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The Libyan Sibyl

modeled 1861, carved 1868 William Wetmore Story Born: Salem, Massachusetts 1819 Died: Vallombrosa, Italy 1895 marble 57 x 30 7/8 x 43 3/4 in. (144.8 x 78.4 x 111.1 cm.) Smithsonian American Art Museum Bequest of Henry Cabot Lodge through John Ellerton Lodge 1925.6.3 Smithsonian American Art Museum
2nd Floor, East Wing


Gallery Label

A sybil was an ancient prophetic priestess who guarded her writings that foretold the future. The emblem on this sybil's necklace is an ancient symbol indicating her mystical powers, though today it is commonly associated with the Jewish Star of David, and with Exodus, and the escape of the Jewish people from slavery. The Libyan Sybil sits contemplating the fate of the African people, after reading the scroll she holds in her left hand. William Wetmore Story conceived this sculpture after the onset of the Civil War, and his letters confirm that he intended it to be a symbolic condemnation of African American slavery: "She is looking out of her black eyes into futurity and sees the terrible fate of her race. This is the theme of the figure -- Slavery on the horizon."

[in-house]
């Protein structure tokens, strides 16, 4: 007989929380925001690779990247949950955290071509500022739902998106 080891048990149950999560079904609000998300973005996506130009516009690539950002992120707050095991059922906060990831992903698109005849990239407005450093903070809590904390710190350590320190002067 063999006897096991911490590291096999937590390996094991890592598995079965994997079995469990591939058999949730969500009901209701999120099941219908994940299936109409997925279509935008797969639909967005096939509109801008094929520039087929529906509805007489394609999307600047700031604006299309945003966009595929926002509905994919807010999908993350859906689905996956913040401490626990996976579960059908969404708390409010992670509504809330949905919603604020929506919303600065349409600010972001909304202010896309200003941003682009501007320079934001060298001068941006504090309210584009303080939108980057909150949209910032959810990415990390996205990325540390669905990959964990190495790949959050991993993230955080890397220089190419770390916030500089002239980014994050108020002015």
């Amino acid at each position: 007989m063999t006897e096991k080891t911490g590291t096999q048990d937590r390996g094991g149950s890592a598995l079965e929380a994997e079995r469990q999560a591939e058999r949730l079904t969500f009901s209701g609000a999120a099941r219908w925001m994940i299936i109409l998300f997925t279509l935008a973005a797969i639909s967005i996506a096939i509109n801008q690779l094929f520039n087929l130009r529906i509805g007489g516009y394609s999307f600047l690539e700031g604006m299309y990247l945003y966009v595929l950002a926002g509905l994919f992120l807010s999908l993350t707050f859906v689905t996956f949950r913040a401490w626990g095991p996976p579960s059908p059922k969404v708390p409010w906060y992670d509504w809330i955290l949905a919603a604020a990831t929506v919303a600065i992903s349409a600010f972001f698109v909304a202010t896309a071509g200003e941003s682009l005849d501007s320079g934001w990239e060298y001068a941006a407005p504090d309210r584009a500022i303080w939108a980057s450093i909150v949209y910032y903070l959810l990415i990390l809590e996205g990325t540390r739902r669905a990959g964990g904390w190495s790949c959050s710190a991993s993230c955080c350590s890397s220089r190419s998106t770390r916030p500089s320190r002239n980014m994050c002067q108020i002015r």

Keywords

Emblem - Star of David

Figure female - full length

Figure female - nude

Mythology - classical - Sibyl

sculpture

stone - marble

About William Wetmore Story

Born: Salem, Massachusetts 1819 Died: Vallombrosa, Italy 1895

More works in the collection by
William Wetmore Story

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